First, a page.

Saratoga plays tough in loss to Cokeville

Battle of the Panthers goes to undefeated team in cold weather football game


The wind whipped out of the west and the temperature dropped Friday as the Saratoga Panthers football team hosted the Panthers of Cokeville. For the Saratoga Panthers, the game would go cold and hard, just like the weather.

The team went into the game knowing that it was going to be a tough match. Saratoga-fresh off a couple resounding conference wins over the previous two weeks-came into the brawl of the Panthers knowing they were facing one of the best teams in the state, a team that is undefeated this season and one that thus far has defeated every opponent it faced by an average differential of 30 points.

"They're a great team-a great program. They're at an elite level-they really are," Kegan Willford, the Saratoga Panthers' head coach said. "They had 17 juniors and seniors suited up and those are really good years for Cokeville historically. You have a coach that has 22 state championships under his belt and It's pretty impressive to go up against a team like that."

Ultimately, Saratoga would give up the game 43-12, a 31-point deficit.

All of Cokeville's scoring came in the first half, echoing a common issue that Saratoga has seemed to suffer all season: a weak start which allows competitors to get an early jump. In the past, Saratoga relied heavily on defense to minimize losses while the offense came into its own later in the game.

During the last two games-which Saratoga won-the team got off to a weak start but was able to rally and shut down the other team's offense while ramping its own up, coming from behind to win games in a resounding fashion.

True to form, Saratoga rallied during halftime and came back to do a better job of shutting down the juggernaut from Lincoln County. The second half saw Saratoga step up defense to shut down Cokeville's non-stop scoring. The offense also turned up the heat and put 12 of its own on the board, closing the scoring gap.

"Even though the first half didn't go our way, we regrouped at halftime; the kids came out, they didn't give up they still played like they were capable of playing," Willford said. "We got several stops in the second half and scored a couple touchdowns. I was really happy that the kids didn't give up and just quit at halftime."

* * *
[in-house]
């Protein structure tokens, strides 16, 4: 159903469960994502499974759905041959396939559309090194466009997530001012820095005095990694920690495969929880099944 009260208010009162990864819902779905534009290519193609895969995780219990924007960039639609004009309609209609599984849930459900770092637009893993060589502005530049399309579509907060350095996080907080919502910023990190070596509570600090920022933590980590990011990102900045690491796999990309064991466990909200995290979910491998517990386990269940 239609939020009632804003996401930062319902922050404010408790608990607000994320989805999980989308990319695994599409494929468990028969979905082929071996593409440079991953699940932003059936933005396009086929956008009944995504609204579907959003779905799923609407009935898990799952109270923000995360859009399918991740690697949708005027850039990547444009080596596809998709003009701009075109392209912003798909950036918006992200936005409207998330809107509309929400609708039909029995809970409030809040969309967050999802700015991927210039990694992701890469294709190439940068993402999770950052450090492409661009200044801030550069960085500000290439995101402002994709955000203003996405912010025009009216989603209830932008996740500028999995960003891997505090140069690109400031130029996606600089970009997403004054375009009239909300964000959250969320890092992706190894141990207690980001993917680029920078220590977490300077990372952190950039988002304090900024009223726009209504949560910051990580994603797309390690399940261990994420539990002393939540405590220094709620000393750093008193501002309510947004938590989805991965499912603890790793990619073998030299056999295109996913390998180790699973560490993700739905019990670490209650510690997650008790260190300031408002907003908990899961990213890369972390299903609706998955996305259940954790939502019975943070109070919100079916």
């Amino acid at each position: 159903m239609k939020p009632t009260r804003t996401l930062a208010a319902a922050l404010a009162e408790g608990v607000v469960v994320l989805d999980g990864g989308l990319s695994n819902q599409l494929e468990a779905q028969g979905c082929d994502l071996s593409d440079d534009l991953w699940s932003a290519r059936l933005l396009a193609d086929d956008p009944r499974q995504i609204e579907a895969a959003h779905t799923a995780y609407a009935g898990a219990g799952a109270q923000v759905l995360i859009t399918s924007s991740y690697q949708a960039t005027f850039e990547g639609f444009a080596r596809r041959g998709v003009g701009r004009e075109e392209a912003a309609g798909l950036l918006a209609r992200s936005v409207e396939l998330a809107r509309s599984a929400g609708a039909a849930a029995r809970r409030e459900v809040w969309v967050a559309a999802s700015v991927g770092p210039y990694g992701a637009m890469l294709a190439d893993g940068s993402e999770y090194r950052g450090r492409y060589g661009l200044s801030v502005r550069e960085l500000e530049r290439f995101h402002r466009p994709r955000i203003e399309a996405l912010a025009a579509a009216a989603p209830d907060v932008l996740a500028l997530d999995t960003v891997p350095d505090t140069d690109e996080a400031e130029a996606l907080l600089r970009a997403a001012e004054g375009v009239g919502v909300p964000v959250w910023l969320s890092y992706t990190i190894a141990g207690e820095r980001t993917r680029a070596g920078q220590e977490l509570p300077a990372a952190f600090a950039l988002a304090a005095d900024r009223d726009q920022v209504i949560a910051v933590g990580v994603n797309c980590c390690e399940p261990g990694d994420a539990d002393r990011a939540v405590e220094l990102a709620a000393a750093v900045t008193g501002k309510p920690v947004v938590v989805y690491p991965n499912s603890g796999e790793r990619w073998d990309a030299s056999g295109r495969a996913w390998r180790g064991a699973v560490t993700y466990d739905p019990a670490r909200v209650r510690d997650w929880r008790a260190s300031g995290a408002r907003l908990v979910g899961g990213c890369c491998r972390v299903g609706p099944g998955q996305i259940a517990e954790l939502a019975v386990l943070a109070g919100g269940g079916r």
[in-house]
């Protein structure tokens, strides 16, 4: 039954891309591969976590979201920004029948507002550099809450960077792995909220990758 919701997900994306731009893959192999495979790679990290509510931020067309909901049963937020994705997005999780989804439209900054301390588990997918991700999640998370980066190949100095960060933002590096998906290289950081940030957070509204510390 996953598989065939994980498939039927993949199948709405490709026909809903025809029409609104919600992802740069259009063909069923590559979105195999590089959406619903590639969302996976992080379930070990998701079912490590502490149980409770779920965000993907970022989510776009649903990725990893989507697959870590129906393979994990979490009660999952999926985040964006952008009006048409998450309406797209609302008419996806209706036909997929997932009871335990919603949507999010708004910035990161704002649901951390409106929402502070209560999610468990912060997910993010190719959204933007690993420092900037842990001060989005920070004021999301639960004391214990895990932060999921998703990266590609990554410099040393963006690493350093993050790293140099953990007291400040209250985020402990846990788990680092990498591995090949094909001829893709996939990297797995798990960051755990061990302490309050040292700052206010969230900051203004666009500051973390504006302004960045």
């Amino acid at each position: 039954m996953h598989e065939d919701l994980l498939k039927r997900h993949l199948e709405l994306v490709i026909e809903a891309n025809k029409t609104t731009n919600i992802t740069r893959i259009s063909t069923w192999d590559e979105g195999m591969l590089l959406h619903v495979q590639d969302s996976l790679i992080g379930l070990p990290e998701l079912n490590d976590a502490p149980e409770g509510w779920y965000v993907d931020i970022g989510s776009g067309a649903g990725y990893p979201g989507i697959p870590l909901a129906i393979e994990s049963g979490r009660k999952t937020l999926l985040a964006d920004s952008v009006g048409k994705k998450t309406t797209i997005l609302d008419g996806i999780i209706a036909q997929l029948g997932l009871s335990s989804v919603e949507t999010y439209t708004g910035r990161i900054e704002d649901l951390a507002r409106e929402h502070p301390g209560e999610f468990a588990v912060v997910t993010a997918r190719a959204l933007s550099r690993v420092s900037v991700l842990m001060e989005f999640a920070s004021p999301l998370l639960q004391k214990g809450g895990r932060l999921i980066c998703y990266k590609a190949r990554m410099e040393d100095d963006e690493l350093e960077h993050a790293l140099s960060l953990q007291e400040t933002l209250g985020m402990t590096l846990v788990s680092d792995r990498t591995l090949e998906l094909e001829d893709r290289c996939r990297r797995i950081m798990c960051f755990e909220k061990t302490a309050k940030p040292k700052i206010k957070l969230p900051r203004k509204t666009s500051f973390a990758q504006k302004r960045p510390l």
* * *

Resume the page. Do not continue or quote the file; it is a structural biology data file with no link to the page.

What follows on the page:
Willford attributes a lot to the defense, whom he said stepped up at half time to shut down Cokeville's scoring chances, and to bring a more intimidating physical presence on the field.

The wind and cold also took their toll. Wind gusts during the game were measured as high as 40 MPH, and the temperature with wind chill rapidly dropped into the 30s.

The wind made punting the ball difficult for the team facing to the west, with some punts coming up fewer than 15 yards. Cold temperatures also meant cold, painful hands and a harder ball which made it more difficult to catch. The end result was missed catches and several bad snaps.

Just by switching sides, Saratoga's punts went from under 20 yards to an impressive 80-yard punt by Sam Schneider during the second quarter when he had the wind to his back.

It was the first time this season the team had faced such miserable conditions, Willford said, adding that he has told the team it is now time for them to harden themselves off for the rest of season, as it likely won't be getting any warmer as it continues.

Next up, the Saratoga Panthers will host Rocky Mountain 5 p.m. Friday at Saratoga High School. The game is the Panthers' final home game of the regular season. The following week, the Panthers will be on the road to face Wind River before playoffs begin.

Willford said a goal of the team is to have a playoff game at home. To do that, the Panthers must beat both Rocky Mountain and Wind River.

"We need a lot of concentration and everyone healthy and at practice this week, Willford said. The Rocky Mountain game is huge."

"They're one of the teams we need to beat to keep up the hope of having a home playoff game."


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